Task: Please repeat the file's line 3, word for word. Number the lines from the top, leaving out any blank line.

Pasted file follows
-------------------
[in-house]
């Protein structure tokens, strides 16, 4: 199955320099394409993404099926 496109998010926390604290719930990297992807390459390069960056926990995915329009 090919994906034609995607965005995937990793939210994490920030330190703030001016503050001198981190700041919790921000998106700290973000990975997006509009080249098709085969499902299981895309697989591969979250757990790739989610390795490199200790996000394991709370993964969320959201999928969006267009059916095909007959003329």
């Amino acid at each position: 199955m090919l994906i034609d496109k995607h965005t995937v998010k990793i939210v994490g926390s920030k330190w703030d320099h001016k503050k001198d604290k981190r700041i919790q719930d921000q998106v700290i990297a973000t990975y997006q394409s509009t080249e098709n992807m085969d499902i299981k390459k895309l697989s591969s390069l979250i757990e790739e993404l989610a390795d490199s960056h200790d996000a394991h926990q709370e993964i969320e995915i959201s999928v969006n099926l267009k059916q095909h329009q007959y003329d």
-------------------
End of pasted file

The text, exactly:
């Amino acid at each position: 199955m090919l994906i034609d496109k995607h965005t995937v998010k990793i939210v994490g926390s920030k330190w703030d320099h001016k503050k001198d604290k981190r700041i919790q719930d921000q998106v700290i990297a973000t990975y997006q394409s509009t080249e098709n992807m085969d499902i299981k390459k895309l697989s591969s390069l979250i757990e790739e993404l989610a390795d490199s960056h200790d996000a394991h926990q709370e993964i969320e995915i959201s999928v969006n099926l267009k059916q095909h329009q007959y003329d």